Small Classes, Big Benefits
Several years in small classes in elementary school yields big reward for at graduation time -- especially for at-risk students.
Long-term effects of small classroomsIt is well established that small class size in the early elementary grades boosts student achievement in those grades and allows students to be more engaged in learning than they are in larger classes. But there has been little research on the long-term effects of small class size.
A new study involving a large sample of students followed for 13 years shows that four or more years in small classes in elementary school significantly increases the likelihood of graduating from high school, especially for students from low-income homes. The study is reported on in the May issue of the Journal of Educational Psychology, published by the American Psychological Association (APA).
Research on small vs. large classroom sizesStudy authors Jeremy D. Finn, Ph.D., and Susan B. Gerber, Ph.D., of the University at Buffalo-The State University of New York and Jayne Boyd-Zaharias, Ed.D., of HEROS, Inc., tracked nearly 5,000 students from kindergarten through the 12th grade in 165 schools in connection with Tennessee's class-size experiment of the 1980s.
The experiment, known as Project STAR, involved randomly assigning students entering kindergarten to a small class (13-17 students), to a full-size class (22-26 students), or to a full-size class with a full-time teacher aide within each participating school. The class size was maintained throughout the day and all year long. Students were kept in the same class arrangement for up to four years, with a new teacher assigned at random to the class each year.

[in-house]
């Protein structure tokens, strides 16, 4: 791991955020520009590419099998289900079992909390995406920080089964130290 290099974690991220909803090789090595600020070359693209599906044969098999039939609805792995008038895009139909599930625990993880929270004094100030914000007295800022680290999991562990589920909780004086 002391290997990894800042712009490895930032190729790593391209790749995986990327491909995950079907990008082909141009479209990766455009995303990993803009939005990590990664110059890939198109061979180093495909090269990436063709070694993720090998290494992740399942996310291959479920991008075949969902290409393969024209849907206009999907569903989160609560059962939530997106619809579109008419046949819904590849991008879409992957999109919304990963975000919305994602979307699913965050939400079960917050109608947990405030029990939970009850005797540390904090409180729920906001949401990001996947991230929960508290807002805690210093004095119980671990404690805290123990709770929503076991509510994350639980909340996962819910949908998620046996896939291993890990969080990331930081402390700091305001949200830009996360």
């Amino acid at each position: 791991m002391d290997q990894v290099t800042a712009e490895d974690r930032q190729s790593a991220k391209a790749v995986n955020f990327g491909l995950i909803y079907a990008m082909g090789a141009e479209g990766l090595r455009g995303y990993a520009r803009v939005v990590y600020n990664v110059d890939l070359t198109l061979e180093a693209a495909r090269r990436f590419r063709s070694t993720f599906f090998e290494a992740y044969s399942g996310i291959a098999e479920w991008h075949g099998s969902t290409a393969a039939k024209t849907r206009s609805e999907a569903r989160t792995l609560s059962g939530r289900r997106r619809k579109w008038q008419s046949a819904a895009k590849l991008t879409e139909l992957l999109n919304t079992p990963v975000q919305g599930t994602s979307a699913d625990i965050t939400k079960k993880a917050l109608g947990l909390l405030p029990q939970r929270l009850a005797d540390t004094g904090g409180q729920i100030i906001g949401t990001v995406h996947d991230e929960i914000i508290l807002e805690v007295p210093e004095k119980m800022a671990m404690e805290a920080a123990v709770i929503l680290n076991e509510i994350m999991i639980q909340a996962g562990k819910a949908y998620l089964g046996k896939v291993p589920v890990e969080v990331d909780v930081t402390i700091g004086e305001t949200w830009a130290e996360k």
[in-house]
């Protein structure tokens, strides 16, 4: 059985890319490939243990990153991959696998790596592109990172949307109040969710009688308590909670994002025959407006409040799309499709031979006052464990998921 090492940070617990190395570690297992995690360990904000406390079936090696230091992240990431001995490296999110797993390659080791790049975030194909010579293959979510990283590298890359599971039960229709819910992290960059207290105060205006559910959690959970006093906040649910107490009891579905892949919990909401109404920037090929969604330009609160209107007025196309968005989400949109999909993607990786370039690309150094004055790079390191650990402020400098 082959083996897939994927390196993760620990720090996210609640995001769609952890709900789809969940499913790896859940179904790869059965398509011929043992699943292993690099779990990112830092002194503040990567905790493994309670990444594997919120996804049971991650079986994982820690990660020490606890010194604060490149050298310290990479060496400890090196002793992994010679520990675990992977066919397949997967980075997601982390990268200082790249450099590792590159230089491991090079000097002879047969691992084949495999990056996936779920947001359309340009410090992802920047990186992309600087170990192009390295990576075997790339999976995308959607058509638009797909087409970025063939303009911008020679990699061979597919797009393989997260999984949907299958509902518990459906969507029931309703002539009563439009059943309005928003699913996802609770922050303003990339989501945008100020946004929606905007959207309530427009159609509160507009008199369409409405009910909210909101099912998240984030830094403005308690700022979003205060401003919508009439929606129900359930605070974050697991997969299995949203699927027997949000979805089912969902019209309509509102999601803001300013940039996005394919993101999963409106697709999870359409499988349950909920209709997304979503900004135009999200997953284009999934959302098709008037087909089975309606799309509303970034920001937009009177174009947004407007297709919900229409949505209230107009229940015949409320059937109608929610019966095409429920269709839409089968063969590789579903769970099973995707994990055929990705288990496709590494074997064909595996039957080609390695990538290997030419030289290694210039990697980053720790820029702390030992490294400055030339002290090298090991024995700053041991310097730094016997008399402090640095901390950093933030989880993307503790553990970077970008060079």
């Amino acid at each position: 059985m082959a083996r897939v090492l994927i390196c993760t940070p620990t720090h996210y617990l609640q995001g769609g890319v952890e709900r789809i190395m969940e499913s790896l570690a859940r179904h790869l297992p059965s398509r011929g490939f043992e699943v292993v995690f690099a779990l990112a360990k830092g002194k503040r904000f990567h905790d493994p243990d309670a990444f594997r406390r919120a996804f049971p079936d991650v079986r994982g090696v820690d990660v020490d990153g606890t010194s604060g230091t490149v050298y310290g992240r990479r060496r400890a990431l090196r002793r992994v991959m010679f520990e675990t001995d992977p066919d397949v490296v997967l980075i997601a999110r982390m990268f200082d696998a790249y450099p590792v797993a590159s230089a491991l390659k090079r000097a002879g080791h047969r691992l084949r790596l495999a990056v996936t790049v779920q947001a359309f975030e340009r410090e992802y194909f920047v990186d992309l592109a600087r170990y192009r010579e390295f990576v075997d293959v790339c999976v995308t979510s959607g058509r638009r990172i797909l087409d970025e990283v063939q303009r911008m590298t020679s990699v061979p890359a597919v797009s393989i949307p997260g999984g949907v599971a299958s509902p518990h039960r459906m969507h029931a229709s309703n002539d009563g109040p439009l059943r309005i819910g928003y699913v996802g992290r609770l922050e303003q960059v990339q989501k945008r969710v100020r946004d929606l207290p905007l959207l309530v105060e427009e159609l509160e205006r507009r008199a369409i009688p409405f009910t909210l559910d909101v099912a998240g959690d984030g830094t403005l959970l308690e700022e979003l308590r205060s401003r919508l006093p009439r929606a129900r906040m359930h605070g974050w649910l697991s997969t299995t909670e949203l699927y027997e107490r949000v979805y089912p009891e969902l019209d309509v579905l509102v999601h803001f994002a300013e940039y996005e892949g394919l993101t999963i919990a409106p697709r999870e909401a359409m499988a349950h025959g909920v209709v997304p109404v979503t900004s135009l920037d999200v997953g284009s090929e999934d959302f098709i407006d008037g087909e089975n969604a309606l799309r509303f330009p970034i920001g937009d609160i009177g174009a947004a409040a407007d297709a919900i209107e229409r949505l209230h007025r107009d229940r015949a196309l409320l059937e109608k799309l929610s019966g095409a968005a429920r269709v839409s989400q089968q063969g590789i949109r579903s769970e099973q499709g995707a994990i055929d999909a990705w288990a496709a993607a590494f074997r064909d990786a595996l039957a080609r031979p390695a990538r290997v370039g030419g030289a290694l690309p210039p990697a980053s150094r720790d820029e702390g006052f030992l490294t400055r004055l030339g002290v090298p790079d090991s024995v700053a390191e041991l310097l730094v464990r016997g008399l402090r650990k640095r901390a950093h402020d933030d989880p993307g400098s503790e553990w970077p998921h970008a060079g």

Results show that for all students combined, four years in a small class in K-3 were associated with an 11.5 percent increase in high school graduation rates. This effect was even greater for low socio-economic students (students who were receiving free lunches). In fact, after four years in a small class, the graduation rate for free-lunch students was as great as or greater than that for non-free lunch students (more than doubling the odds of graduating).
The study also revealed a strong relationship between mathematics and reading achievement in K-3 and graduation from high school.
"Our results contradict arguments that just one year in a small class is enough to reap long-term academic benefits," says Dr. Finn. "Three or four years of small classes are needed to affect graduation rates, and three or four years have been found necessary to sustain long-term achievement gains."
Future research is needed, according to the authors, to more fully understand the processes that connect early school experiences with long-term benefits. "The long-term effects of small classes on dropout rates were not explained entirely by improvements in academic performance, even if the improvements carried through later grades. Other dynamics must have been occurring as well, for example, effects on students' attitudes and motivation, students' pro- or anti-social behavior, or students' learning behavior," add the researchers.